Val McDermid’s first crime novel, “Report for Murder,” was published in 1987 while the Scottish native worked in as Northern bureau chief for a Sunday tabloid. In the three decades that followed, McDermid penned more than thirty other novels spanning four crime series as well as half a dozen stand-alone novels, several short story collections and nonfiction books on forensics and private investigators. McDermid’s body of work has earned her the nickname “Queen of Crime” in the British press, a title bestowed, in earlier times, on Agatha Christie, Dorothy L. Sayers and, more recently, P.D. James and Ruth Rendell. At her best, McDermid has an agile, curious mind, adept at plumbing the psyches of diverse characters with insight and sensitivity, and an ability to make forensic science and technology accessible, even as she tips her hat to the techniques and plot devices of an earlier era.
“Insidious Intent,” the tenth to feature psychologist Tony Hill and Detective Chief Inspector Carol Jordan, opens on an average woman, sitting alone at a wedding reception: “If Kathryn McCormick had known she had less than three weeks to live, she might have made more of an effort to enjoy Suzanne’s wedding.” An attention-grabbing line, it also echoes other famous openings: P.D. James’ “A Certain Justice,” which foreshadowed first victim's murder before killing her off a third of the way into the book, and Gabriel Garcia Márquez’ novella “Chronicle of a Death Foretold” (“On the day they were going to kill him, Satiago Nasar got up at five-thirty in the morning to wait for the boat the bishop was coming on.”) McDermid limns the essence of Kathryn’s life before introducing her murderer, who’s crashed the wedding by pretending to know the groom. This audacious opening plays to McDermid’s strengths at writing multiple points of view, which she expertly uses to tell this twisted tale through the eyes of the novel’s victims, the perpetrator and the Yorkshire crime team who hunt him.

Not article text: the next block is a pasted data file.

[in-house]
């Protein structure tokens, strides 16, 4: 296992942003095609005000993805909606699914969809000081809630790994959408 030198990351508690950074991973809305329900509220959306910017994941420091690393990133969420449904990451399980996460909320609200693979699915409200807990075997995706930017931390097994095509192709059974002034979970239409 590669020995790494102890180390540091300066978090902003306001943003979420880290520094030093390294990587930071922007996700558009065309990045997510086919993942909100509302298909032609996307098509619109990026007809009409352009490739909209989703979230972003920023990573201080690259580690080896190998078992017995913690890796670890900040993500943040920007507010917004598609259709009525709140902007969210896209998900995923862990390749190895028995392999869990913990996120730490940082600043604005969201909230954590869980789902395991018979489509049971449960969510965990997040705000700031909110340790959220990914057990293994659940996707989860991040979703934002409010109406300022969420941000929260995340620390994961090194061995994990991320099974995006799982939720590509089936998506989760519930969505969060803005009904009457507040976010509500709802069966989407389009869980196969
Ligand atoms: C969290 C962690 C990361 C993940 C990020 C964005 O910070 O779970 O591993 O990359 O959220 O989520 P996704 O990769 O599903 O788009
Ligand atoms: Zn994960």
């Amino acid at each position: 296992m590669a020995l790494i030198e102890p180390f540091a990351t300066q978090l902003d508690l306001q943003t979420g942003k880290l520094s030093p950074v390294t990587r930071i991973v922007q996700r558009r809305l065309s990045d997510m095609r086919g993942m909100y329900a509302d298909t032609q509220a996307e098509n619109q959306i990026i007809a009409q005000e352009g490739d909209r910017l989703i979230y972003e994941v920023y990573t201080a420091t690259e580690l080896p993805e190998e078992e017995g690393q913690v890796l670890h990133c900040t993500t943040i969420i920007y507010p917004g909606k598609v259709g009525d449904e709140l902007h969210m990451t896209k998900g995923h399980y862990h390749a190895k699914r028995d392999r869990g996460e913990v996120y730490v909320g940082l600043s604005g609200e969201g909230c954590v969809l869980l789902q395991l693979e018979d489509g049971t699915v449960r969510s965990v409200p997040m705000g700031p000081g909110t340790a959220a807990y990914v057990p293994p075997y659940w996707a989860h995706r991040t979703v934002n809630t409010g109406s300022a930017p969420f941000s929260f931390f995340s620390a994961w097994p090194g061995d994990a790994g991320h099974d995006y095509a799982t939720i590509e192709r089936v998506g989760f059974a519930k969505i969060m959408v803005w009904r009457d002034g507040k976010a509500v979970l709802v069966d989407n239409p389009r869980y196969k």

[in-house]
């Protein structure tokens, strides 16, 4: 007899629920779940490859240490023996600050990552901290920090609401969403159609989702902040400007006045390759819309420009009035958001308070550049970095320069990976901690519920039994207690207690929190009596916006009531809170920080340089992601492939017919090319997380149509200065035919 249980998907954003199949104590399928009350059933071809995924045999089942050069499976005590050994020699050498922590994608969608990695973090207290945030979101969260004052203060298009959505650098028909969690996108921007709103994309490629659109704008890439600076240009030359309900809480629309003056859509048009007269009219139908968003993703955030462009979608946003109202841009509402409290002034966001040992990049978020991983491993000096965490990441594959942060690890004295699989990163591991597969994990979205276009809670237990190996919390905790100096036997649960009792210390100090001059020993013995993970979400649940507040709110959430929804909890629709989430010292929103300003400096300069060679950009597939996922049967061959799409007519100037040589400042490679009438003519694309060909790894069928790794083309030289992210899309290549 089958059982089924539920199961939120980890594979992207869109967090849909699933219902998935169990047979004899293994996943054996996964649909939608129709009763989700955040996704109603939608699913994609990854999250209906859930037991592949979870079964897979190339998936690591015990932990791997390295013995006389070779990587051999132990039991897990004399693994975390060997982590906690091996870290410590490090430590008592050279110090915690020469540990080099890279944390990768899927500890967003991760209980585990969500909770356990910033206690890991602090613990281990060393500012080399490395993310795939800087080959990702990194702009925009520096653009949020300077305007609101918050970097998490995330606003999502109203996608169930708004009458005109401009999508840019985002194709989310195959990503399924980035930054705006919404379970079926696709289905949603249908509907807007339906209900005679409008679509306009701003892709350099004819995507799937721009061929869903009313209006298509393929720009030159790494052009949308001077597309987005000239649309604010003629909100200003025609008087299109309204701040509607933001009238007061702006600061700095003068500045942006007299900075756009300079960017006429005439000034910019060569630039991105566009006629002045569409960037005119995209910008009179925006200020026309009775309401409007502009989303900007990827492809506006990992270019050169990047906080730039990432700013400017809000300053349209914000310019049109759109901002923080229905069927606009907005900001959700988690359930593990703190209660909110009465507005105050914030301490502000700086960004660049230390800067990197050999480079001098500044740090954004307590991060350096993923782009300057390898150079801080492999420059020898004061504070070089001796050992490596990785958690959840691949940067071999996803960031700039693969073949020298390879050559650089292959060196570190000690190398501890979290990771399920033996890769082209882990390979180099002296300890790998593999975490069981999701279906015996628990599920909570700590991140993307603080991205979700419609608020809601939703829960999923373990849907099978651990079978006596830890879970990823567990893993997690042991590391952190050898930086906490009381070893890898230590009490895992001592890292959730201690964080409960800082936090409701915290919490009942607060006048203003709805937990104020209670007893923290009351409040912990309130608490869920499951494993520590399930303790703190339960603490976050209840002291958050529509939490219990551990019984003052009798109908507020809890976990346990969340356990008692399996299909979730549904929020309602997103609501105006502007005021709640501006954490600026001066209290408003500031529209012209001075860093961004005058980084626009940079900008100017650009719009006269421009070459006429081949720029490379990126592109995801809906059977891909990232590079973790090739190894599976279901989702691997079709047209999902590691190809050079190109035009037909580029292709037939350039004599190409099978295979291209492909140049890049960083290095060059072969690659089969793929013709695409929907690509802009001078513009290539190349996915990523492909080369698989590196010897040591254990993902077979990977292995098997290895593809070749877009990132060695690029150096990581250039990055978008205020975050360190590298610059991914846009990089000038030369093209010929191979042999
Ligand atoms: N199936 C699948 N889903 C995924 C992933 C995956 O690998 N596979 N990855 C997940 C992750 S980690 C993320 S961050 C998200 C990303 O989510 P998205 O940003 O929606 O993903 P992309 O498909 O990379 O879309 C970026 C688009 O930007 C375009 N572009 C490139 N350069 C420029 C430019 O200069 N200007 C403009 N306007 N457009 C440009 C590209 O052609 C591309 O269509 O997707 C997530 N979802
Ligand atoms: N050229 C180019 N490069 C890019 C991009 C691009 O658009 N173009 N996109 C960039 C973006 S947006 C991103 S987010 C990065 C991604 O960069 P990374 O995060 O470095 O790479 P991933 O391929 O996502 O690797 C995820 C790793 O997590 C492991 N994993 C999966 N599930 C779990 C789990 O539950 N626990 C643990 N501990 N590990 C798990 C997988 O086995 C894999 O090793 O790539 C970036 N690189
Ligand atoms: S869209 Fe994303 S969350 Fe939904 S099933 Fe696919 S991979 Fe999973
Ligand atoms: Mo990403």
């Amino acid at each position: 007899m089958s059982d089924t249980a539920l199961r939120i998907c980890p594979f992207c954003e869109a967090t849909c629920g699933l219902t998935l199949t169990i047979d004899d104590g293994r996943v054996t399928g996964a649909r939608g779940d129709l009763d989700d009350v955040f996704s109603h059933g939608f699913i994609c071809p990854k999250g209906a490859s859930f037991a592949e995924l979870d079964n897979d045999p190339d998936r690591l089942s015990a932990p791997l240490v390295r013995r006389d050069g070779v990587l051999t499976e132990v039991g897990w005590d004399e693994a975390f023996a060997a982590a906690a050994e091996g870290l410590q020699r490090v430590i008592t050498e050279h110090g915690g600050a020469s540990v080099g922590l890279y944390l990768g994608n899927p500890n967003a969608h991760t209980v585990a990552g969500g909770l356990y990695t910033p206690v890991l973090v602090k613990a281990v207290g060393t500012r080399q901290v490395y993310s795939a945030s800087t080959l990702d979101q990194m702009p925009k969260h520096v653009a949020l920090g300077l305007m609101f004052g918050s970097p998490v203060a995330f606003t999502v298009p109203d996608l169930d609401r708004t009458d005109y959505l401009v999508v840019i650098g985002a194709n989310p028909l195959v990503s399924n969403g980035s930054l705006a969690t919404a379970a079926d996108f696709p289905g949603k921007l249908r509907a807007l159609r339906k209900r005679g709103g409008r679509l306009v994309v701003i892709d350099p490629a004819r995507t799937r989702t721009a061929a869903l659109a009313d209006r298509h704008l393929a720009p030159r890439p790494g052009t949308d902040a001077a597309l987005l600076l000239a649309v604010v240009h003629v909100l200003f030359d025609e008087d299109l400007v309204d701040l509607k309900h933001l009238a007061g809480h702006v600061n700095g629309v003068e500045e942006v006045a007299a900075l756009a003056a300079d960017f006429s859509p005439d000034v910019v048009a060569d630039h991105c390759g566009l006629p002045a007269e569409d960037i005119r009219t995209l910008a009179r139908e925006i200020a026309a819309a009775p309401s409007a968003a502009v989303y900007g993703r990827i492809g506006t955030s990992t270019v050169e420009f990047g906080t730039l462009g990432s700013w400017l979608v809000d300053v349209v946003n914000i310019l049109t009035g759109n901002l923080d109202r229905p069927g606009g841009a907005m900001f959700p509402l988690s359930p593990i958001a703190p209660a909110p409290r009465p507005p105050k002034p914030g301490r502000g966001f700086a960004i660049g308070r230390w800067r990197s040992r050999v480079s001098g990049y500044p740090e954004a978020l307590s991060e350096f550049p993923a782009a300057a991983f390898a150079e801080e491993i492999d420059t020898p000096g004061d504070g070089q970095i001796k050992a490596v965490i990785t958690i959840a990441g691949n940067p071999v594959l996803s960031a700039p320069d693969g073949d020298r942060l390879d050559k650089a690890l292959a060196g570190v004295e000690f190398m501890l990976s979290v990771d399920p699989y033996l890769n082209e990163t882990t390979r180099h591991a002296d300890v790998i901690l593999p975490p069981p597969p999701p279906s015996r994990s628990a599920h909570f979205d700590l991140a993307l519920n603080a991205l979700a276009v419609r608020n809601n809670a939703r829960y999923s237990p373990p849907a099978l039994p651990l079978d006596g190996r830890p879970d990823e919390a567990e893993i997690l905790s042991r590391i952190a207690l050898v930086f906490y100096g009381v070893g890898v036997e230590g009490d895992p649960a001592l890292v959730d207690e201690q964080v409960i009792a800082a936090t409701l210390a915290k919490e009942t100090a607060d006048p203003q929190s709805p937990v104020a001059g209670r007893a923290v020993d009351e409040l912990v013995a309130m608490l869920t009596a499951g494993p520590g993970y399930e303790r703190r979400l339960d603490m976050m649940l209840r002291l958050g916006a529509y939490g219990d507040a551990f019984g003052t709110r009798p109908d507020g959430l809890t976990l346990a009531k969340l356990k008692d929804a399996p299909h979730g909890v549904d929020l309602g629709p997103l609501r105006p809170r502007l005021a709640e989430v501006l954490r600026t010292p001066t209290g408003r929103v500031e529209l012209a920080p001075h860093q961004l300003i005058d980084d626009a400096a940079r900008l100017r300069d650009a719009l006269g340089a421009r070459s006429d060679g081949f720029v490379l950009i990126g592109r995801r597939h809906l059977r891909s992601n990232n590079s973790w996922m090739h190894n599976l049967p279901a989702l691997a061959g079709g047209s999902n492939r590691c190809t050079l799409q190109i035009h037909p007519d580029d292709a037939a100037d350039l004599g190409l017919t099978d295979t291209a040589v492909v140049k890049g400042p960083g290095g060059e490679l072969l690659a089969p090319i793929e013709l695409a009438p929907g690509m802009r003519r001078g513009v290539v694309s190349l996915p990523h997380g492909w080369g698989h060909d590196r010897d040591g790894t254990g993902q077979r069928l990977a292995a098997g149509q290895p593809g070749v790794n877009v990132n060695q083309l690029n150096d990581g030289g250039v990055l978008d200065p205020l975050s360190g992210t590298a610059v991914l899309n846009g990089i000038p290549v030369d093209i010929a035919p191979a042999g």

Chief among the crime fighters are Dr. Hill, the talented yet socially awkward criminal profiler and Detective Chief Inspector Jordan, the once and future detective. Tony and Carol have worked together for more than twenty years and have had as many disagreements and fallings-out as lovers, which they technically are not. But their bond is strong enough for Tony to be living at Carol’s house to support her as she struggles with her guilt over the brutal deaths of her brother and sister-in-law at the hands of a multiple murderer she was pursuing — and a sobriety Tony coerces her into after she’s been charged with a DUI. Her troubles aside, for Carol work is an essential part of her identity: “To deliver criminals to judgment had always fulfilled her. That sense of restoring some kind of balance in the world also gave balance to her life.” So when Chief Constable John Brandon, her former boss, comes calling, she’s unable to resist his offer, with its potential to heal her mind, body and spirit.